limestone, and travertine that are capable of taking a polish are also
quartz; certain granites contain only one feldspar. Quartz may amount
included in the category commercial marble and may be sold as either
to 10 to 60 % of the felsic (light-colored) constituents, while alkali
limestone or marble.
feldspars may constitute about 35 to 100 % of total feldspars. Feldspars
may be present as individual grains, or may be mutually intergrown on Special varieties of commercial limestone
a megascopic to submicroscopic scale. Besides quartz and feldspars,
granite typically also contains varietal minerals, commonly micas or calcarenite—a limestone composed predominantly of clastic
hornblende, or both, more rarely pyroxene. sand-size grains of calcite, or rarely aragonite, commonly as
Alkali feldspar refers to a range of composition between KAlSi O 38
tiny fossils, shell fragments, or other fossil debris.
(potassic feldspar end member) and NaAlSi O3 (albite
8 end member),
DISCUSSIONÑSome calcarenites contain oolites (or ooliths), that is,
with 0 to 10 % of CaAl Si O 2 28 (anorthite end member). Potassic
small spherical or subspherical grains that are composed of concentric
feldspar, which in granites is typically orthoclase or microcline, forms a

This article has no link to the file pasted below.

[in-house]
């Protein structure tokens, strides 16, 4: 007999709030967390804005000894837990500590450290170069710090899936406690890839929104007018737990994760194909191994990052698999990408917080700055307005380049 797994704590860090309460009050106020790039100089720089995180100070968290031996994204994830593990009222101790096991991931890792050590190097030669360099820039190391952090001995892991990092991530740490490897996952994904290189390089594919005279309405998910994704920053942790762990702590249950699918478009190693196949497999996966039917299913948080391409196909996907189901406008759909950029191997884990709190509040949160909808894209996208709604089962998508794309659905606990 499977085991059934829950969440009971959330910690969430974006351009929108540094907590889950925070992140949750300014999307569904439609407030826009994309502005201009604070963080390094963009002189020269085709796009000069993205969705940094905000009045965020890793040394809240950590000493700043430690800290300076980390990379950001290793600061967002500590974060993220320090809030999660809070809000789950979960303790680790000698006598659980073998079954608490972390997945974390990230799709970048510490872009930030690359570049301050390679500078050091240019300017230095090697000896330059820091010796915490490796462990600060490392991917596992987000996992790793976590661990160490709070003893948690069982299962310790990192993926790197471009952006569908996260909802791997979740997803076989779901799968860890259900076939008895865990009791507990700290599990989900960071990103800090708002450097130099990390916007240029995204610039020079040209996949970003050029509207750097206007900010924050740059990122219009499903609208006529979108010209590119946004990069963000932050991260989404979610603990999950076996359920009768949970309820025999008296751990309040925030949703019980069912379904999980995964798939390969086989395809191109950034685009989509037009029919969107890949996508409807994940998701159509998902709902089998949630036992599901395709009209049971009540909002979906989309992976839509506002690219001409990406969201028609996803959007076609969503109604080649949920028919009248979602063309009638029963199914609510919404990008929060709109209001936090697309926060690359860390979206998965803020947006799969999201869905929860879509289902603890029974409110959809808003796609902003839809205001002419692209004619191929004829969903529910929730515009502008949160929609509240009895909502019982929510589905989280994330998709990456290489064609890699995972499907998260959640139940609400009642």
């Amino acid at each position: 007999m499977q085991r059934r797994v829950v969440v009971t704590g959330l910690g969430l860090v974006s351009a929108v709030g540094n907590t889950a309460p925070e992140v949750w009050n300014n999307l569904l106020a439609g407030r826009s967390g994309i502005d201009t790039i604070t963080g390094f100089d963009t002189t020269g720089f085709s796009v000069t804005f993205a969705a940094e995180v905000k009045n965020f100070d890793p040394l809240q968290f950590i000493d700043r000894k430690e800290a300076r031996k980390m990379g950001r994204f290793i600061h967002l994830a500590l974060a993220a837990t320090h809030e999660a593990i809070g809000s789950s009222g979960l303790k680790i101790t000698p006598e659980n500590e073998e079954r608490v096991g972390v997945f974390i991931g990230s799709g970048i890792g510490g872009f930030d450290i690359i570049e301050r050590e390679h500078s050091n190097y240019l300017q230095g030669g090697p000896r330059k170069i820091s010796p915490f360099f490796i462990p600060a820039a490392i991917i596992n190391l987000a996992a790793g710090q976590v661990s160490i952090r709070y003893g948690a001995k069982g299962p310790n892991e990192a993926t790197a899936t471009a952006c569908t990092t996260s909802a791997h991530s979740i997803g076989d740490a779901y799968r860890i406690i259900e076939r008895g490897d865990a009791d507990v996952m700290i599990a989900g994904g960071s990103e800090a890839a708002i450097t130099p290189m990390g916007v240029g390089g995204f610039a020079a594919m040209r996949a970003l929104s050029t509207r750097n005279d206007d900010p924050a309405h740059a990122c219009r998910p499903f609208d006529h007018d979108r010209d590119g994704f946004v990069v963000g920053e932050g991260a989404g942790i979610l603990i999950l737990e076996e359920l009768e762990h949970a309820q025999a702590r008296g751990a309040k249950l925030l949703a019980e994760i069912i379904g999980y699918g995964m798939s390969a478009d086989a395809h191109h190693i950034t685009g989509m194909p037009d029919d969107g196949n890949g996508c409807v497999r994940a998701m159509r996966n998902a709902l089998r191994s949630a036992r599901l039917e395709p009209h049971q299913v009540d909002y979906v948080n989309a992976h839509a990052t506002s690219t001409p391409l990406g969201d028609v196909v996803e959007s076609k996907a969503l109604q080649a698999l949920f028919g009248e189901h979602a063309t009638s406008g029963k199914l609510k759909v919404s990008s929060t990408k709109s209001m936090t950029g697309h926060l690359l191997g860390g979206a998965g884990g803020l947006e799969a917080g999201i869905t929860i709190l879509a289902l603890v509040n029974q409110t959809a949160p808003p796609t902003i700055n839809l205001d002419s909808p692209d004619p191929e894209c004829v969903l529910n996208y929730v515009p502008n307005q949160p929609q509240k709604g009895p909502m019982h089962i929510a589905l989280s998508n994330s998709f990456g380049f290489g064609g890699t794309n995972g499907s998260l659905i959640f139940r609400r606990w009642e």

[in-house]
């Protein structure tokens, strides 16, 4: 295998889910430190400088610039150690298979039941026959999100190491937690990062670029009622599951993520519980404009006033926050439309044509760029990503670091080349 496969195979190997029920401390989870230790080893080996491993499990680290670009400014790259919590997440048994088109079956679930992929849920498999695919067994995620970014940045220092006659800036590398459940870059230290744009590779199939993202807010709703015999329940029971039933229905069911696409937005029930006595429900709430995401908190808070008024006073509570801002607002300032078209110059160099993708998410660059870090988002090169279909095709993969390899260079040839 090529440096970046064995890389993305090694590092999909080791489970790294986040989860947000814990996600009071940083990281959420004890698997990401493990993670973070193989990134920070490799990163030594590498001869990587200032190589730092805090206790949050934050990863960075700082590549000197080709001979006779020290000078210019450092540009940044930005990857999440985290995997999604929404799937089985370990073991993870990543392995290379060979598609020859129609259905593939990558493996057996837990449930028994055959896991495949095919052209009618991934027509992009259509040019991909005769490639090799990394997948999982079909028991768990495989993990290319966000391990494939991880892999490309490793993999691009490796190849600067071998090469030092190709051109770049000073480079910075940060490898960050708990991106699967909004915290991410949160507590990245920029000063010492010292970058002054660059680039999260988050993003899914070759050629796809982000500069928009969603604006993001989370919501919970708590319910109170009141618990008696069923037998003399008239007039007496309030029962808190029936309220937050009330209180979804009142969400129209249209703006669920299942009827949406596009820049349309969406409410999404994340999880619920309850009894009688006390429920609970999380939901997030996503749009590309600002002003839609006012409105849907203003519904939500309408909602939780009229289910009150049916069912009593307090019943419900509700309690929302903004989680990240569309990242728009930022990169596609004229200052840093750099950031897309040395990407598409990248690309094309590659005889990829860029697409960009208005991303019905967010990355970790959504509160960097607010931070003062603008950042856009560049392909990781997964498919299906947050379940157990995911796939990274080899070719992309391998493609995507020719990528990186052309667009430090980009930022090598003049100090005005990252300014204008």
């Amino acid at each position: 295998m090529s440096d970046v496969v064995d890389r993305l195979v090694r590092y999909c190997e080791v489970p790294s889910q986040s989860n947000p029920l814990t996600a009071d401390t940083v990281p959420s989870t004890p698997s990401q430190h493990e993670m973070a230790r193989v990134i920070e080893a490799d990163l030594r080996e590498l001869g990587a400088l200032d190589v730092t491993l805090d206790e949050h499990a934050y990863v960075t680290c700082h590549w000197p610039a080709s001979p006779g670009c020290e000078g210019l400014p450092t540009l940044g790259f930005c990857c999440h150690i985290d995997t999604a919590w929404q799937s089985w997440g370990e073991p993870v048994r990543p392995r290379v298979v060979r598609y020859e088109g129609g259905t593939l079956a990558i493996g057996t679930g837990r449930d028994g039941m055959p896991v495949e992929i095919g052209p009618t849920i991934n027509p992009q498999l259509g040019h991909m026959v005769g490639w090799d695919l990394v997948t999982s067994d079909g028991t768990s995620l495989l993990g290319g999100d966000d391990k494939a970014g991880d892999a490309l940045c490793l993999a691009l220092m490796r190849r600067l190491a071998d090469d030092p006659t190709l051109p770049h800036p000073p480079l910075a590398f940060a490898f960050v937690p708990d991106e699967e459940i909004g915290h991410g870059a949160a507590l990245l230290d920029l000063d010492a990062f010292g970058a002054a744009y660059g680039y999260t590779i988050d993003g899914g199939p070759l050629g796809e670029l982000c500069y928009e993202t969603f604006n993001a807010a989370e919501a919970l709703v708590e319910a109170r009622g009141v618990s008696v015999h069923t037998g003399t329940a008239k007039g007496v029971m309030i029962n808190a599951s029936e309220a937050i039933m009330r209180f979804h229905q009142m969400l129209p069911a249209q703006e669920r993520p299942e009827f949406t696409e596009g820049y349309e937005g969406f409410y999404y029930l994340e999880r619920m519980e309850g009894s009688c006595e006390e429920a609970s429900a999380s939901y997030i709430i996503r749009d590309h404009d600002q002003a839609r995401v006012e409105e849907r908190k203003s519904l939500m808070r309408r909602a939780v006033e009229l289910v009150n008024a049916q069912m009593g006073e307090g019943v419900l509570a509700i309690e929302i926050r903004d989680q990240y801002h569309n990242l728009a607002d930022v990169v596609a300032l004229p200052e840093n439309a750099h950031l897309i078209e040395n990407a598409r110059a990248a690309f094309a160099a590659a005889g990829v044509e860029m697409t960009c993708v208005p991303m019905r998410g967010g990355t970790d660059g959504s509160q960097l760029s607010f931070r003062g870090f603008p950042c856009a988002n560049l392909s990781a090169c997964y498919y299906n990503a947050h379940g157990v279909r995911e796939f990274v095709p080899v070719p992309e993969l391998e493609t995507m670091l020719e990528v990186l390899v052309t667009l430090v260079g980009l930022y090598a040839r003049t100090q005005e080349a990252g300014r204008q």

layers of calcite and typically resemble roe. Such rocks may be termed
nearly complete isomorphous series with the albite end member. The
albite-anorthite compositional range, which may include as much as 10 oolitic limestones if the oolites are present in substantial amounts.
% of KAlSi O in3 solid solution, represents a continuous isomor- Oolitic limestones are calcarenites, but not all calcarenites are oolitic
8
limestones. The shell fragments and small fossils of some calcarenites
phous series known as plagioclase feldspars; these have been arbitrarily
have concentric coatings of calcite that may cause them to resemble
subdivided according to the ration of anorthite (An) to albite (Ab) at 10,
oolites but the term oolitic is not appropriate for such calcarenites
30, 50, 70, and 90 % An. The plagioclase of granite sensu stricto
unless true oolites also are present.
commonly is oligoclase (An 10-30 ), less commonly albite (An 0-10 ).
DISCUSSIONÑ GneissÑA foliated crystalline rock composed essen- coquina—a limestone composed predominantly of unaltered
tially of silicate minerals with interlocking and visibly granular texture shells or shell fragments loosely cemented by calcite.
in which the foliation is due primarily to alternating layers, regular or DISCUSSIONÑCoquina generally is very coarse-textured and has high
irregular, of contrasting mineralogic composition. In general, a gneiss porosity.
is characterized by relatively thick layers as compared with a schist.
According to their mineralogic compositions gneisses may correspond dolomite—a sedimentary carbonate rock (a variety of lime-
to other crystalline rocks with visibly granular, interlocking texture, stone) that consists largely or entirely of the mineral dolo-
such as those included under the deÞnition of commercial granite, and mite.
then may be known as granite gneiss , granodiorite gneiss , etc., if DISCUSSIONÑThe rock term dolomite, as applied to dimension stone,
strongly foliated, and gneissic granite , etc., if weakly foliated. This is synonymous with the term dolostone as used in sedimentary
distinction is subjective and not critical. petrology.